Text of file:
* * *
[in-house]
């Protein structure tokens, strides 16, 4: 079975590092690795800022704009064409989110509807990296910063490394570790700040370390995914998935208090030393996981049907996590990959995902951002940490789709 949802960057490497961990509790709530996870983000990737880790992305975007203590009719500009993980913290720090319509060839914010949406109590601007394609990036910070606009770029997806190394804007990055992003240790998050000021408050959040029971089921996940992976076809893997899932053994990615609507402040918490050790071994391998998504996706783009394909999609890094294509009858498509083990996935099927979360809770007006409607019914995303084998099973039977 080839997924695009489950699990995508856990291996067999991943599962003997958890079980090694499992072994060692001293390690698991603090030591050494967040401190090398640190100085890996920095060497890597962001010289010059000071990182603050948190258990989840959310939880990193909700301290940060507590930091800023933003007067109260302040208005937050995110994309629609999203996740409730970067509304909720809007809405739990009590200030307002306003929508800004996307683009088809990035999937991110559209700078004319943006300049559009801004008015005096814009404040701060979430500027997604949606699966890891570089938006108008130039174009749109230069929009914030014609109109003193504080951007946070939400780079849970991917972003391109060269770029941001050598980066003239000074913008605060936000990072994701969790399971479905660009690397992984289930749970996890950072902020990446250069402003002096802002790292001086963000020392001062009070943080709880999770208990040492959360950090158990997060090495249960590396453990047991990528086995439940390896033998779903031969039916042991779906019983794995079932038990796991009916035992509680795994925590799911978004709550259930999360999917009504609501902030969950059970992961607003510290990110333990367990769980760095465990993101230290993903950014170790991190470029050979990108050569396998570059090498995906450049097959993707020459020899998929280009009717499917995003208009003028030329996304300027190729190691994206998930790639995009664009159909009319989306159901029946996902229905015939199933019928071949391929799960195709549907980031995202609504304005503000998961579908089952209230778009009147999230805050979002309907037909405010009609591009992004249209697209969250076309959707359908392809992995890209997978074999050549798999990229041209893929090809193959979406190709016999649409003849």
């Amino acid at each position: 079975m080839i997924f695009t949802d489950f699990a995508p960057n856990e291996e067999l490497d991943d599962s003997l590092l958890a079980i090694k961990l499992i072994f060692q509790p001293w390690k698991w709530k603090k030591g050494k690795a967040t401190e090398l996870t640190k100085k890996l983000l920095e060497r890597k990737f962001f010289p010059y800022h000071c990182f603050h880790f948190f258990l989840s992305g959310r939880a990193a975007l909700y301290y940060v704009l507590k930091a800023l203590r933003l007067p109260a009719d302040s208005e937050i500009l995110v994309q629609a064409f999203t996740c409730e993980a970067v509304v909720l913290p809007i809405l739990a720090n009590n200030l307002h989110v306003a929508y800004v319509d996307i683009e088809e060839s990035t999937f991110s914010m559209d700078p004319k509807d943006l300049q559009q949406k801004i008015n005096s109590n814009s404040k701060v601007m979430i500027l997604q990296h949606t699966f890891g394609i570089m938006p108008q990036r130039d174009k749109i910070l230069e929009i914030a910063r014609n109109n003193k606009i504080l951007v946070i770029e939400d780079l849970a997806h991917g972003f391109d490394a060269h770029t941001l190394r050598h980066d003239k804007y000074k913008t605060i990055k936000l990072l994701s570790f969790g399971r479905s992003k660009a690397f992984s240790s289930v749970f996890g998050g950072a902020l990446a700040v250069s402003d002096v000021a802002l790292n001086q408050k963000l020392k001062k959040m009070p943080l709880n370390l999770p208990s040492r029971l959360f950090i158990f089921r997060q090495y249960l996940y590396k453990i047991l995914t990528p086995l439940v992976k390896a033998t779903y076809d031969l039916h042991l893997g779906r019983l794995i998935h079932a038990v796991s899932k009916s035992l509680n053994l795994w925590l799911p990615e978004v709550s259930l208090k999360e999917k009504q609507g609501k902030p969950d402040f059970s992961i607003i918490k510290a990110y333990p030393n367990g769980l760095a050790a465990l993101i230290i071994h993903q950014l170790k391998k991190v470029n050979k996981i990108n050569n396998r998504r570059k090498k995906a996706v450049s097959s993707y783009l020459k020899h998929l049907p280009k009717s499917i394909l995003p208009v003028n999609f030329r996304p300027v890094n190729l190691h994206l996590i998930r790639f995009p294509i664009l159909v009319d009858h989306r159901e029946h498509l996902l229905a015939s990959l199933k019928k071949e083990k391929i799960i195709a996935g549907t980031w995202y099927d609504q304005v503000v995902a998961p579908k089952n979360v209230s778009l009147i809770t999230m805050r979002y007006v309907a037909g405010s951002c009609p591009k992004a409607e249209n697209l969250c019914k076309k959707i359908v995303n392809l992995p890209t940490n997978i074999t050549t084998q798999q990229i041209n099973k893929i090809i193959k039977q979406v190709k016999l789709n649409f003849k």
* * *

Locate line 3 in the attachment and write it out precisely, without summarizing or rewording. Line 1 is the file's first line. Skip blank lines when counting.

């Amino acid at each position: 079975m080839i997924f695009t949802d489950f699990a995508p960057n856990e291996e067999l490497d991943d599962s003997l590092l958890a079980i090694k961990l499992i072994f060692q509790p001293w390690k698991w709530k603090k030591g050494k690795a967040t401190e090398l996870t640190k100085k890996l983000l920095e060497r890597k990737f962001f010289p010059y800022h000071c990182f603050h880790f948190f258990l989840s992305g959310r939880a990193a975007l909700y301290y940060v704009l507590k930091a800023l203590r933003l007067p109260a009719d302040s208005e937050i500009l995110v994309q629609a064409f999203t996740c409730e993980a970067v509304v909720l913290p809007i809405l739990a720090n009590n200030l307002h989110v306003a929508y800004v319509d996307i683009e088809e060839s990035t999937f991110s914010m559209d700078p004319k509807d943006l300049q559009q949406k801004i008015n005096s109590n814009s404040k701060v601007m979430i500027l997604q990296h949606t699966f890891g394609i570089m938006p108008q990036r130039d174009k749109i910070l230069e929009i914030a910063r014609n109109n003193k606009i504080l951007v946070i770029e939400d780079l849970a997806h991917g972003f391109d490394a060269h770029t941001l190394r050598h980066d003239k804007y000074k913008t605060i990055k936000l990072l994701s570790f969790g399971r479905s992003k660009a690397f992984s240790s289930v749970f996890g998050g950072a902020l990446a700040v250069s402003d002096v000021a802002l790292n001086q408050k963000l020392k001062k959040m009070p943080l709880n370390l999770p208990s040492r029971l959360f950090i158990f089921r997060q090495y249960l996940y590396k453990i047991l995914t990528p086995l439940v992976k390896a033998t779903y076809d031969l039916h042991l893997g779906r019983l794995i998935h079932a038990v796991s899932k009916s035992l509680n053994l795994w925590l799911p990615e978004v709550s259930l208090k999360e999917k009504q609507g609501k902030p969950d402040f059970s992961i607003i918490k510290a990110y333990p030393n367990g769980l760095a050790a465990l993101i230290i071994h993903q950014l170790k391998k991190v470029n050979k996981i990108n050569n396998r998504r570059k090498k995906a996706v450049s097959s993707y783009l020459k020899h998929l049907p280009k009717s499917i394909l995003p208009v003028n999609f030329r996304p300027v890094n190729l190691h994206l996590i998930r790639f995009p294509i664009l159909v009319d009858h989306r159901e029946h498509l996902l229905a015939s990959l199933k019928k071949e083990k391929i799960i195709a996935g549907t980031w995202y099927d609504q304005v503000v995902a998961p579908k089952n979360v209230s778009l009147i809770t999230m805050r979002y007006v309907a037909g405010s951002c009609p591009k992004a409607e249209n697209l969250c019914k076309k959707i359908v995303n392809l992995p890209t940490n997978i074999t050549t084998q798999q990229i041209n099973k893929i090809i193959k039977q979406v190709k016999l789709n649409f003849k």